A common red flag warning you that a practitioner is culturally appropriating without formal training or without respect for the individual traditions he or she is borrowing, is when you see someone blending multiple spiritual paths into one practice. These are each separate and distinct spiritual paths that have nothing to do with one another. (Read our article on the difference between Hoodoo, Voodoo and Santeria.) As was previously mentioned the tribes from where these practices originate were often mortal enemies and at war with one another in Africa and would not blend their traditions nor cross their practices. Even Vodou which does include elements from Fon, Ewe, Yoruba and Congo people (who often warred with one another) has a fixed “reglement” or traditional order that is followed in their religious practices, and it is not a free-for-all religion. Simply put, these are distinct practices and religious traditions. Someone can certainly be initiated in multiple traditions but is rare to find anyone who is initiated in more than two of them.
We’ve witnessed hoodoo spiritual supply shops selling “La Sirene/Yemaya” Oil, when these are two distinct and different spiritual forces from different tribes in Africa that never saw eye to eye.
We’ve seen “orisha spirit dolls” which are essentially rag dolls like the doll babies made in hoodoo, but in the colors of various orishas. The vendors claim they can be used to help the owner obtain blessings, money, protection, etc. There is no way to know what these dolls contain, neither in terms of physical components, nor in the spirits that might decide to reside therein. Without proper consecration, a doll is just a house for some spirit … any spirit … certainly not the orishas. And any spirit would be happy to receive the worship and attention the owner of this doll would give it.
We’ve seen online merchants selling a “Pomba Gira paquet (paket)” when pakets come from Haitian Vodou (where Pomba Gira is NOT worshipped) and Pomba Gira comes from Brazilian Kimbanda where pakets are not constructed nor used in her worship (not to mention that Pomba Gira is a CLASS of spirits and you need to specify which Pomba Gira you are working with). Pomba Gira would not be amused, nor would any initiated Vodowizan.
We’ve seen Etsy shops selling Palo trazos/firmas (sacred symbols of Palo Mayombe) when they are not initiated into Palo. We’ve even seen people selling Palo Trazos/Firmas drawn on cardboard like some kind of amulet to bring you money, protection or luck (even though trazos are drawn in the moment with chalk on the floor and are unique each time they are drawn and used . They are an instruction set to a spirit and without a nganga (pot) or a lucero they mean nothing.) Any palero would laugh at the illogic of this practice.
We even saw a YouTube video of an invented divination system called “hoodoo bone reading” that utilized orisha color symbolism and names from Santería practices but had Kimbanda pontos riscados dawn on a dish along with various random tokens representing different forces in a person’s life, and then tried to pass it off as Obeah divination. Which is it, Hoodoo, Santería, Kimbanda or Obeah? The answer is that it’s none of the above.
This mish-mosh of practices is a sad attempt to lend legitimacy to a fraudulent practice by adding more “mystically foreign” elements to the mix. It’s the attitude of “OH! Add that in there too … it will seem more spooky and exotic, thus POWERFUL!” Not only is this shoddy spiritual craftsmanship but it also causes those who may be sincerely interested in learning these traditions great confusion.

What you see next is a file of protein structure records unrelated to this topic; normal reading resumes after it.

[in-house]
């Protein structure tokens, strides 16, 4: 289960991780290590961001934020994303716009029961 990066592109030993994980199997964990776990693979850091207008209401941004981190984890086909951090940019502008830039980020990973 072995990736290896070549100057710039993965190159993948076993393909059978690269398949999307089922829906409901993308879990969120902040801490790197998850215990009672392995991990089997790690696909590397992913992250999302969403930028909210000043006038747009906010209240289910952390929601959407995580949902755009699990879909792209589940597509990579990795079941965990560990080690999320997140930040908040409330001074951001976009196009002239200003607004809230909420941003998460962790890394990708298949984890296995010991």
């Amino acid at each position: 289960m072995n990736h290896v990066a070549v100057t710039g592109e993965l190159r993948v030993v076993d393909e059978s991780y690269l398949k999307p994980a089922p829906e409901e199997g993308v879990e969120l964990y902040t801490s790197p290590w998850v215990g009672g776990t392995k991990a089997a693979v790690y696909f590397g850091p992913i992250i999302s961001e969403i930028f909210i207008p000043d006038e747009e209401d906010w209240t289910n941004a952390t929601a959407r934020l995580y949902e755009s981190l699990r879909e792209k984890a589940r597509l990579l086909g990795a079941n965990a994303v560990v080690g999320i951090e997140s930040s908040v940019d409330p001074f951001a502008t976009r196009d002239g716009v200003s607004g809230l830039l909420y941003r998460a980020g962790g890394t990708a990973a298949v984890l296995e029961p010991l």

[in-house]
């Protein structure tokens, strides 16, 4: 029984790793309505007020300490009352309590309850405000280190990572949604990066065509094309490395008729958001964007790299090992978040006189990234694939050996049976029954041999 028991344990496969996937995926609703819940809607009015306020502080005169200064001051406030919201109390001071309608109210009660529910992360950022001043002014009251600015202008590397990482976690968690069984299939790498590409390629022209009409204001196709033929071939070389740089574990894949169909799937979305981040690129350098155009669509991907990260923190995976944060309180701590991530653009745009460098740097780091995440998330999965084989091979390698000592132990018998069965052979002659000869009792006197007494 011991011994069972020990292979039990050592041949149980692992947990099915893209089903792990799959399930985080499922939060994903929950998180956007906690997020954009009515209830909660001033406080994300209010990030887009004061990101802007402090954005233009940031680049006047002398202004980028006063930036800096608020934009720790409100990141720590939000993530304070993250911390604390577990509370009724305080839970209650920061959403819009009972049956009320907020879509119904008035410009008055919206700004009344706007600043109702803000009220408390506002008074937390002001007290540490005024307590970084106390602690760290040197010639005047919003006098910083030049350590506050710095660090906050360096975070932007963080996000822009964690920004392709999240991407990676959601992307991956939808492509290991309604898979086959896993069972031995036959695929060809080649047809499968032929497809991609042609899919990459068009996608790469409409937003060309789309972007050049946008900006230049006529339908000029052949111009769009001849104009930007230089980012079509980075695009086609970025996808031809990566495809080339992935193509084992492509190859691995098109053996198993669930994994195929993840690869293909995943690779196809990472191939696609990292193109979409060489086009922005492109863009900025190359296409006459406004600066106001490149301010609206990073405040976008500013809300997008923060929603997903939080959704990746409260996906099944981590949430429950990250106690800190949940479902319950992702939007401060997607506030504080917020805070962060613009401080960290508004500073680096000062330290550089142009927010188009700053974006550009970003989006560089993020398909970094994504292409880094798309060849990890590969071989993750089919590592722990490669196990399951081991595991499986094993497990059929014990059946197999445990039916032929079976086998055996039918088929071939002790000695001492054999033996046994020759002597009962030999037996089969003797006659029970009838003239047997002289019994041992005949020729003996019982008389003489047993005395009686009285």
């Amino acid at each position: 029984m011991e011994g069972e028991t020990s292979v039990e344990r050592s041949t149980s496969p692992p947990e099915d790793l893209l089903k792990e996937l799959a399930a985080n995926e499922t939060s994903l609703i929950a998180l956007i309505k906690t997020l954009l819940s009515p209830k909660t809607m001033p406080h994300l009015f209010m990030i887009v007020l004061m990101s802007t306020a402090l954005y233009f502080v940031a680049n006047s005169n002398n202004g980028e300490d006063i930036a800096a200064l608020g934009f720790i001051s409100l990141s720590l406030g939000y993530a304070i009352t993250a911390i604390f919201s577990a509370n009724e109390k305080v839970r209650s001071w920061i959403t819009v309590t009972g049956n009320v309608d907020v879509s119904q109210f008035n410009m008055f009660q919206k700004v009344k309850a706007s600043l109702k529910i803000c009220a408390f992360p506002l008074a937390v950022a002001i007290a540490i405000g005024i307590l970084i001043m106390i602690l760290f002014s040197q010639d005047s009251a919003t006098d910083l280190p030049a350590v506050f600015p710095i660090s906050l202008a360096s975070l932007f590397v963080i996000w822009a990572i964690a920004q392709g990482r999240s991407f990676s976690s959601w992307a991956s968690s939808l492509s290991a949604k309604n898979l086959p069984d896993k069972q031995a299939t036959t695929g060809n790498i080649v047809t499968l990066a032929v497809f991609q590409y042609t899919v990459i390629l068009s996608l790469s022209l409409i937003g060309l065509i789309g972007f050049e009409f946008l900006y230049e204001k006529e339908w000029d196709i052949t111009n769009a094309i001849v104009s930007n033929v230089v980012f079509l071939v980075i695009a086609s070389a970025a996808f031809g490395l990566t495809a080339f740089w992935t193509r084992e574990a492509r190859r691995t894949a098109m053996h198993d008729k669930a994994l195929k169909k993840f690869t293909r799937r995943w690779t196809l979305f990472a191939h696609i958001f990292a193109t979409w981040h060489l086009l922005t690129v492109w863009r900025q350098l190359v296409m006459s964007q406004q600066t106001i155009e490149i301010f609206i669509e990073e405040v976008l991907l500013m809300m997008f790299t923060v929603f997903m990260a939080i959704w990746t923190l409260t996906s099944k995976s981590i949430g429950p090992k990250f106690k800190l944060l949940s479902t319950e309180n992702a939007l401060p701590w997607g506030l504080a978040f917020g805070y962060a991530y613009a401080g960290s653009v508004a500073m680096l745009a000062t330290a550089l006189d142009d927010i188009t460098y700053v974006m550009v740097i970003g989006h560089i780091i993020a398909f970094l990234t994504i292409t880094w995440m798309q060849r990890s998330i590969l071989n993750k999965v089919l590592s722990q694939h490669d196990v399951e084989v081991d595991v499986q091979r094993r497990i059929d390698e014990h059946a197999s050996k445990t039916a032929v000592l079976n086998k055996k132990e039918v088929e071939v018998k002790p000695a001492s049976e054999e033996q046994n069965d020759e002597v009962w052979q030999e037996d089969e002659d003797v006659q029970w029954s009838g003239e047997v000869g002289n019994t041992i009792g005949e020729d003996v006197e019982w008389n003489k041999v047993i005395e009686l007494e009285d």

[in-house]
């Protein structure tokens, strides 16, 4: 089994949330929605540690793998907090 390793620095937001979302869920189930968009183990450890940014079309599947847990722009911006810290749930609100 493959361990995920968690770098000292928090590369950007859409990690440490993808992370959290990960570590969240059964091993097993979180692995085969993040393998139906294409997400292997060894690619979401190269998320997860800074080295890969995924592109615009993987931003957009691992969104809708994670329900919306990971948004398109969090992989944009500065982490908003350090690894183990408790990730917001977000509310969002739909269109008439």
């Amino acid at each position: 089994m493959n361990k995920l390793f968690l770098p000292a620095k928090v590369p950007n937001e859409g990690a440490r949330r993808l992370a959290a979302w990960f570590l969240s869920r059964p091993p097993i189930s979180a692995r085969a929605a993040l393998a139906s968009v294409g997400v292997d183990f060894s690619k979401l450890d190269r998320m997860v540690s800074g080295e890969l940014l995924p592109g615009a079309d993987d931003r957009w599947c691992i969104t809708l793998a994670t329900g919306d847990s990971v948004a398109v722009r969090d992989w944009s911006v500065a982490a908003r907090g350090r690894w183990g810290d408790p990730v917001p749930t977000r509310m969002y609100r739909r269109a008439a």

In the short time we’ve been online our church has received messages and questions from many people. We’ve had to explain to people that buying a catholic saint statue of Our Lady of Charity of Cobre does not mean you have received the orisha Oshun. That there is no such thing as palo “elekes”. That a hoodoo spell does not call upon the orisha Eleggua. That Yemaya cannot be contained in a mojo bag. And that you can’t buy a Fimo clay head made to LOOK like Eleggua online and think you actually have received anything of Eleggua.
This kind of fraud has to stop, and it is important that we call it out when we see it. People are scammed out of thousands of dollars falling for these tricks. We at SAFE are doing our part to inform the public about non-traditional practice but also about what IS traditional. Knowledge of how things are traditionally done is more important than anything, and will help the public stay away from these snake oil vendors.
Emulating Orisha Imagery in Statuary
Another common example of cultural appropriation with online vendors is the proliferation of “Eleggua” statues being sold online. Elegguá’s shrine traditionally takes the form either of a single stone, or a cement head-shaped shrine into which have been placed cowries. Each Eleggua should be unique to the individual, containing items as divined through diloggún or Ifá, and proper to the camino (road) for that individual. Eleggua is always made of durable construction (like cement or a rock) not clay, nor polymer clay (Fimo or Sculpey) . Elegguá’s shrine must then be washed and consecrated in a long ceremony by initiated olorishas or a babalawo, and then fed animal sacrifice or it isn’t anything. Remember – no blood, no orisha.
We have witnessed red and black polymer clay sculpted heads being sold online with keys, feathers and cowries being jammed into the sculture. We’ve seen Eleggua-like heads sculpted out of play-doh, or red clay (claimed to have been hand-harvested from the great lakes region). We’ve even seen spirit bottles and mojo bags being made “for Eleggua” and sold as if they have anything at all to do with Eleggua. At best these are pretty crafts or art items, but they are most certainly NOT legitimate nor authentic Lucumí nor Yoruban shrines for the orisha Eleggua/Elegba.